Young people are notorious for being questionable decision makers when it comes to day-to-day life. How then, do we respond to an encounter with the living God? We know we have to do something with ourentire lives in response—anything else seems inadequate. As a result, many of us become fearful and try to make a “game plan” as I like to call it: “here is where I am going to college, then I will do this job where I can serve God and still make enough money to be happy, and I will have eight children and have a perfect husband/wife.” Or: “I am going to be a priest/religious/missionary and nobody or nothing is going to stop me.” Or: “I am afraid that this life decision isn’t God’s will, but I am going to make it anyway because I am afraid of knowing otherwise.” When God pushes us out of our comfort zone, we force Him back in with us.It terrifies us to be out of control. “Doing His will” quickly turns into doing my will and sending God the memo later.
Peter got out of the boat and began to walk on the water toward Jesus. But when he saw how strong the wind was he became frightened; and, beginning to sink, he cried out, “Lord, save me!” Doing our will never works. Ever. If we live a life dictated by human-made decisions, we have to be prepared to face human-made consequences: bitterness, fear, pride, constant uncertainty, etc. We will sink, just like Peter did. However…
Immediately Jesus stretched out his hand and caught him, and said to him, “O you of little faith, why did you doubt?” Our sanctification comes from acknowledging that we are powerless before the Lord. As soon as Peter cries out, Jesus comes to save him. As young people, our pride leads us to try to figure out all the answers. We want God to fit in a box. Well, guess what? Our God walks on water and raises the dead—there is no box for Him. When we acknowledge, even out of desperation, that we are out of control of our lives, we will be saved and redirected by Him.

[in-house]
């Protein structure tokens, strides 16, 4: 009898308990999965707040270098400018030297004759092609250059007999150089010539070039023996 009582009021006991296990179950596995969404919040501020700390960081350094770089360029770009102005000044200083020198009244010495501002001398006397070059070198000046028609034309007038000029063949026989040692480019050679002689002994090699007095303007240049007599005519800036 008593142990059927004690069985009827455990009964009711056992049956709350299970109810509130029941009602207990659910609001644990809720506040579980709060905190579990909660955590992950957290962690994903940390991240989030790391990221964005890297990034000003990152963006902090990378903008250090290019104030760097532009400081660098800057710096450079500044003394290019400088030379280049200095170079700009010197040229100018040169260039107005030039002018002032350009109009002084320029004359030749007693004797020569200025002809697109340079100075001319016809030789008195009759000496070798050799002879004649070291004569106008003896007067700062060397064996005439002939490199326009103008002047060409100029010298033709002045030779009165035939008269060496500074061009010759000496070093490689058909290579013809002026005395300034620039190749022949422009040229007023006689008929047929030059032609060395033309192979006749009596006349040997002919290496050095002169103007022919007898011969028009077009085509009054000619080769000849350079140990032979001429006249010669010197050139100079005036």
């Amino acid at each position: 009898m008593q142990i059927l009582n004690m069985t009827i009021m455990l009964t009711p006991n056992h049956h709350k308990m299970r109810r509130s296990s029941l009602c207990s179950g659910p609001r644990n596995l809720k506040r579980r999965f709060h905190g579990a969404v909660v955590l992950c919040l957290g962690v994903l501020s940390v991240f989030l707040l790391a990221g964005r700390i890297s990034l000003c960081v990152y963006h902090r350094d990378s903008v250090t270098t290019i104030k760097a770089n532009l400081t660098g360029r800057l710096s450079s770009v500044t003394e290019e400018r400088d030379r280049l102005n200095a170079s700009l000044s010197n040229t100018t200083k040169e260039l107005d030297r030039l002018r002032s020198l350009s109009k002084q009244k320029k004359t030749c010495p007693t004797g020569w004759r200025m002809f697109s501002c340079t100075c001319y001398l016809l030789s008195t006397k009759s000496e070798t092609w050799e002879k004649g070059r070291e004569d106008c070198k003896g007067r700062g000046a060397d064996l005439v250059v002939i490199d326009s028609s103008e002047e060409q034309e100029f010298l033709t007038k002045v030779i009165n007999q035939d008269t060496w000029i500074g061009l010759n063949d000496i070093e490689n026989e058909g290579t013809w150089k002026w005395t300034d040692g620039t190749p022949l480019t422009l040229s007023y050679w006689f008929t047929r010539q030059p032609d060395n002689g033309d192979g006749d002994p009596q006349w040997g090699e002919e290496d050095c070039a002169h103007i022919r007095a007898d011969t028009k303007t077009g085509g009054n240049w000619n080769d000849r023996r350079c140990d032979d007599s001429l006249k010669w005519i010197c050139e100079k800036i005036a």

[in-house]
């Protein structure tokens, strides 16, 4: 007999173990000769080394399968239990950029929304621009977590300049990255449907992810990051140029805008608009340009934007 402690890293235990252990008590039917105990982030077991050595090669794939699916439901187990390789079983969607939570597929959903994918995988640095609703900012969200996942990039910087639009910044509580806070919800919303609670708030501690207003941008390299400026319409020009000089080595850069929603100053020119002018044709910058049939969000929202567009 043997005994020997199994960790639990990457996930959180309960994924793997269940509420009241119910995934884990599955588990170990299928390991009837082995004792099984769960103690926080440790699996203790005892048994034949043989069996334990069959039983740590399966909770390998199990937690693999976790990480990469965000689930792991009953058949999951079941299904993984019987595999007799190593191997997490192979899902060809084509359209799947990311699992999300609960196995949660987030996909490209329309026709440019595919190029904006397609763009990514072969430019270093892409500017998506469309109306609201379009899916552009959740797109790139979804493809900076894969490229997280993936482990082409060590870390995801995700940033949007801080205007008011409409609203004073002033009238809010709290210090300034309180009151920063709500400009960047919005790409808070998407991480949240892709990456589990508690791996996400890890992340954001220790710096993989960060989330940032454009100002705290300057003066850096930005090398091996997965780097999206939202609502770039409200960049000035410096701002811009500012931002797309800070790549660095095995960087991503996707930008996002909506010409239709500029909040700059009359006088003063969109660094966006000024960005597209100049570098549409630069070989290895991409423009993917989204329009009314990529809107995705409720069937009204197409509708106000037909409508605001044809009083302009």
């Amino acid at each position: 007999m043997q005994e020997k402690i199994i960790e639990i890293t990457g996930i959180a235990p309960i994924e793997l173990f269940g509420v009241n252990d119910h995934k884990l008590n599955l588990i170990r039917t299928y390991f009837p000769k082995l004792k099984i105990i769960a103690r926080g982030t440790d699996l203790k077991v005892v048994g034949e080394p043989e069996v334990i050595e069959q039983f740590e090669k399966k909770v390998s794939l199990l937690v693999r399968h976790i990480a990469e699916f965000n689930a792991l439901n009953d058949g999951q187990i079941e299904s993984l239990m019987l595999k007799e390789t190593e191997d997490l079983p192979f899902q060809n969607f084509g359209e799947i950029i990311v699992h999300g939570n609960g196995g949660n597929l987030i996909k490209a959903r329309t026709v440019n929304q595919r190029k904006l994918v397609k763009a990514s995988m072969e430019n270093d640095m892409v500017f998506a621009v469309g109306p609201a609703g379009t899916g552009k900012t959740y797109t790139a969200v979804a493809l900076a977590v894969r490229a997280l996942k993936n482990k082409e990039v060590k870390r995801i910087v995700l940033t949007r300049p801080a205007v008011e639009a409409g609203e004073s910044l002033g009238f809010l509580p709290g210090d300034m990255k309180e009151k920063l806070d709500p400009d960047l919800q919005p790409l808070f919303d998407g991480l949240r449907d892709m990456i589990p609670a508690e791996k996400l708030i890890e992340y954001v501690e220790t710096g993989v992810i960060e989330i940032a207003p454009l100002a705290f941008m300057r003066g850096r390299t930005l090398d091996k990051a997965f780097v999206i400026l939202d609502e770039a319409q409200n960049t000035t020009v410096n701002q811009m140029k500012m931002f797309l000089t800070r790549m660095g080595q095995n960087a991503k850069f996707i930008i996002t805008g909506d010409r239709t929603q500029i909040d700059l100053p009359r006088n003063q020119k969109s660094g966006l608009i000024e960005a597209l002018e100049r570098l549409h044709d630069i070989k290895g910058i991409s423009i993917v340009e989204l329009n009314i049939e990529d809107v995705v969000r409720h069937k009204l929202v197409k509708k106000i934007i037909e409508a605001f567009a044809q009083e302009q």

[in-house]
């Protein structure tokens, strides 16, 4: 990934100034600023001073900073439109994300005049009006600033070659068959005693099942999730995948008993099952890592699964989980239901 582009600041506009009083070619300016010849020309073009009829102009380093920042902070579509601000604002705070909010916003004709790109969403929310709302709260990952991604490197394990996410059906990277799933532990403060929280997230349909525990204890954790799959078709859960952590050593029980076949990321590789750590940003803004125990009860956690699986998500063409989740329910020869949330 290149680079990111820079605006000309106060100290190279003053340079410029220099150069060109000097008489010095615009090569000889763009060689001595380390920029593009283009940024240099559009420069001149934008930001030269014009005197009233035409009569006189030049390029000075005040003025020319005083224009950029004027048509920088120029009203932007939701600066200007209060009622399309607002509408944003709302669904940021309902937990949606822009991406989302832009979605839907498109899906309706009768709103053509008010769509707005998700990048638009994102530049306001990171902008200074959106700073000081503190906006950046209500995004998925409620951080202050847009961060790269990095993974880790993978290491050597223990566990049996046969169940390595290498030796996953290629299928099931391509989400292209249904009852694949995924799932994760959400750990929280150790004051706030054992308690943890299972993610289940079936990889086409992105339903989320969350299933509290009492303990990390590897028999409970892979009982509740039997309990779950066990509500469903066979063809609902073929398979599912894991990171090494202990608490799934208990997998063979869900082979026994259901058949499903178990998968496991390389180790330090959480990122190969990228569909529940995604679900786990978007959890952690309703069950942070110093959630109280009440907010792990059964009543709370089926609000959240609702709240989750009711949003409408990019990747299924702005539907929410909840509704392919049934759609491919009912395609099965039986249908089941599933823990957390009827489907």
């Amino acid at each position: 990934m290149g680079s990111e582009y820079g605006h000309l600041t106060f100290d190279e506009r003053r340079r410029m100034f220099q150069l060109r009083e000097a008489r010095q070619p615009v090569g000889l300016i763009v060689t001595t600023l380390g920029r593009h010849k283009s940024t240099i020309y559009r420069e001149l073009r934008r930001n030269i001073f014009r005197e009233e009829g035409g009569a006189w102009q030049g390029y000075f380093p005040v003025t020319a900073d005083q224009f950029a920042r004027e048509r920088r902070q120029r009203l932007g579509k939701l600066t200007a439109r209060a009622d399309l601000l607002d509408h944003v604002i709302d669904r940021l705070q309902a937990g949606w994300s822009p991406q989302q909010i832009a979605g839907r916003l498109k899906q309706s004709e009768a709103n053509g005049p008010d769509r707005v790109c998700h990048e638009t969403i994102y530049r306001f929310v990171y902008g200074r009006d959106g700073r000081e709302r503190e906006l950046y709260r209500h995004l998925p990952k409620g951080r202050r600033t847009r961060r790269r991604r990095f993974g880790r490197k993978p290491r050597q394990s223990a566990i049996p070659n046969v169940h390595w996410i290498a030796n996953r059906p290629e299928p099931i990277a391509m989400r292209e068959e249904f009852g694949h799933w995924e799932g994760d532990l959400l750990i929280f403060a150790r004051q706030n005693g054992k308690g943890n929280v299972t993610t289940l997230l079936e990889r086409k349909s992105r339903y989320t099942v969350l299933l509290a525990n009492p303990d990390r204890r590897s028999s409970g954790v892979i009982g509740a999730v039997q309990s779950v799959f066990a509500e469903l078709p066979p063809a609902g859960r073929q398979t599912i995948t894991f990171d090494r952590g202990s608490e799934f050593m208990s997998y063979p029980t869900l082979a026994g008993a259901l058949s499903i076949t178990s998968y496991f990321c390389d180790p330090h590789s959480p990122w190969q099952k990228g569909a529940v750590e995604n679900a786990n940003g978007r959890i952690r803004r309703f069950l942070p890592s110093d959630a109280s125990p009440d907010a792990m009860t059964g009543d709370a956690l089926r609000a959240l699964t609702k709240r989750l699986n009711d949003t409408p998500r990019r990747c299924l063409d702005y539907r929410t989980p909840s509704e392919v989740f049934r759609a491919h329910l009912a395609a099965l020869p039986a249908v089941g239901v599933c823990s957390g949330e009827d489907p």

After they got into the boat, the wind died down. Those who were in the boat did him homage, saying, “Truly, you are the Son of God.” When God saves us from ourselves, we begin to know Him for who He is—a Savior. God doesn’t stop any of us from following our own self-devised paths.He didn’t tell Peter, “Hey man, you really shouldn’t get out of that boat. You are just afraid of what is happening before you.” Sometimes, for those of us who are Type A personalities, we think it is impossible for our first instinct to be unwise. It takes time, grace, and good-old-fashioned humiliation for us to figure out that we are not entirely in control of our lives. But what a grace it is for us to be humiliated! Then, and only then, do we realize that our God surpasses the highest reach of our intellect and the most heroic act of our will. Then, we can say without a doubt that we have encountered a human being who is truly God.
Total surrender to the will of God is a very romantic idea on paper. But how do we do it, especially as young people? A speaker at the youth conference put it in the best terms I have ever heard. Many of us are looking for God to give us a “floodlight”, to give us all the answers and to never surprise us. But read Psalm 119: “Your word is a lamp to my feet and a light to my path.” A lamp provides just enough light to see the next step ahead of you. There is no knowing what lies even a mile ahead, but yet there is enough light to stay on the path. That is all that matters.
“It is no longer I who live, but Christ who lives in me.”